In general, a resource is defined as a source of supply or support – an asset in reserve that can be drawn upon when needed in order to function effectively. In the context of software, we define a resource in similar terms. Resources are abstract data objects that represent a loadable file, and they can be used and reused to build a complete application. A resource might be mesh, a texture, a sound, or any other piece of data.
A client application built using the Clairvoyance engine will need to provide the set of resources that make up the software. Because Clairvoyance deals strictly with the graphical aspect of an application, these resources should relate to generating visuals in some way. At minimum, an application includes 3D mesh data and textures stored in external file formats. More complex applications can implement shader files, or material definitions.
Resources are data files that exist outside of the software that use them. They must be loaded and managed efficiently throughout the application in terms of memory and retrieval, and able to be unloaded to free memory up, as to create low levels of stress on the memory budget. Resources should only ever be loaded once during the life of the application that uses them.
The Resource class is abstract, and does not denote a specific file type to use. Subclasses of the Resource class define specialized implementations and are associated with a related file type. The Resource interface contains methods common to all subclasses, such as loading and unloading.
The need to manage resources is a necessary part of utilizing them. A resource manager takes on the responsibilities of generalizing the operations that handle the lifecycle of a resource. The Resource Manager class concerns itself largely with the loading and creating of a resource.
The Resource Manager does not make any assumptions on the file type being loaded. Because the resources it loads are abstract, the manager class itself is also abstract. The specifics of a file type are handled in related subclasses of the resource manager.
Several implementations of the resource class can exist by subclassing the abstract interface. Clairvoyance defines already a few that are available to the programmer. This includes mesh data, textures, and shader files. As the engine develops, more options are becoming available.
Specifying a custom resource implementation is possible by subclassing Resource and Resource Manager. This can be useful at a client side level for handling things like external text files, such as XML or material definitions.
Smart Pointers and Resource Pointers
Clairvoyance uses its own implementation of smart pointers assist in memory management. A smart pointer automatically counts references and is used for objects where implicit destruction is required. The reference count is used to work out when to delete the object. This is important for keeping memory management succinct and for sharing pointers across the application from a single access point.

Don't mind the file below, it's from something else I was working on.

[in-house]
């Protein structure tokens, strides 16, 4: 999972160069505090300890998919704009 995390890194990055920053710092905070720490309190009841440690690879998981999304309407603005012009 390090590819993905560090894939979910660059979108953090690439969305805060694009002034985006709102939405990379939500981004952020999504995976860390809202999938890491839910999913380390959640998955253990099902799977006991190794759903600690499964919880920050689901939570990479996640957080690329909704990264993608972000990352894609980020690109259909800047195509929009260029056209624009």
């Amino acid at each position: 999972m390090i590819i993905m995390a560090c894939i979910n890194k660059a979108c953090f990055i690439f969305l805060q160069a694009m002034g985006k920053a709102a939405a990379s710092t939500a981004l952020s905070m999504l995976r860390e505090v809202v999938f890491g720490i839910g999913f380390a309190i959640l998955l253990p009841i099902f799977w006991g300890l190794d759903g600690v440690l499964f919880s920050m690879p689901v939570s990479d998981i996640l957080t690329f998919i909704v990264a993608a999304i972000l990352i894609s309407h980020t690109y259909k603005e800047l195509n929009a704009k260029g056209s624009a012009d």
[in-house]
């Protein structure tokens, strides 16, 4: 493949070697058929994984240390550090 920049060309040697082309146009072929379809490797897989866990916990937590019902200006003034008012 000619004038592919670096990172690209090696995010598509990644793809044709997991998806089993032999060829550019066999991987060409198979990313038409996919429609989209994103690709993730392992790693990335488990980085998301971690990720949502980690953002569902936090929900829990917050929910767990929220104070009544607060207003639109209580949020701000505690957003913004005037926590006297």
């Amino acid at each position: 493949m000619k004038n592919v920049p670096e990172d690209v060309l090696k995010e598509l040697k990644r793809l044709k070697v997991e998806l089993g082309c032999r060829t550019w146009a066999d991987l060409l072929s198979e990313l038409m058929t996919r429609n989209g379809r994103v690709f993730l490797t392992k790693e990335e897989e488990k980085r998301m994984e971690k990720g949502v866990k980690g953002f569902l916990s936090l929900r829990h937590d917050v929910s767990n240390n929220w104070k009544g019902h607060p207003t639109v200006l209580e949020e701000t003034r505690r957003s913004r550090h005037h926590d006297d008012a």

A smart pointer acts as a wrapper object for any kind of pointer variable type. It is a template class, and requires the specific data type to be defined at the time of its use. As such, all members are constructed around a template variable pointer and do only generic operations, such as setting the pointer or checking the pointer for null values. Every time the Smart Pointer class is instantiated or destructed, the reference count is incremented or decremented.
Using the concept of a smart pointer makes handling resources much more efficient. For this reason, the use of a resource is done almost exclusively through the Resource Pointer class. A Resource Pointer is a specific implementation of the Unique Pointer class, and is defined as a typedef of SmartPtr with Resource filling in the template. The ResourcePtr provides an abstract base class that ResourcePtr subclasses can delegate to for common functionality.
ResourcePtr subclasses are defined through another generic template class called the Resource Subclass Pointer (ResourceSubclassPtr). This class assigns smart pointers to subclasses of Resource, and gives way to using Mesh Pointers, Shader Pointers, and so forth. There are a couple advantages of using ResourceSubclassPtrs over standard pointers:
- Provides shared access of the pointer’s data from a single, globally accessible location,
- Eliminates the need to reload external data when needing to reuse it,
- Automatically counts the references to the pointer to manage garbage collection,
ResourceSubclassPtr is not an actual subclass of ResourcePtr; rather, it is another subclass of Smart Pointer, similar to ResourcePtr. When we define a subclass of Resource, we provide a typedef of the ResourceSubclassPtr, with the specific subclass filling in the template variable. The relationship between ResourcePtr and ResourceSubclassPtr exists in the ResourceSubclassPtr interface. Here, member methods are defined to allow direct downward conversion between ResourceSubclassPtrs and ResourcePtrs. This is done so that we can access the specific subclass data from a generic interface independent of the subclass implementation.
Resources are a necessary component to every application built off of the Clairvoyance engine. Complex applications will use a multitude of different resources, and managing them properly is imperative to designing an efficient program. In building Clairvoyance, we strive to keep the code architecture as robust as possible.
Because resources are such a large part of almost any given Clairvoyance application, it is important to put heavy emphasis on resource management.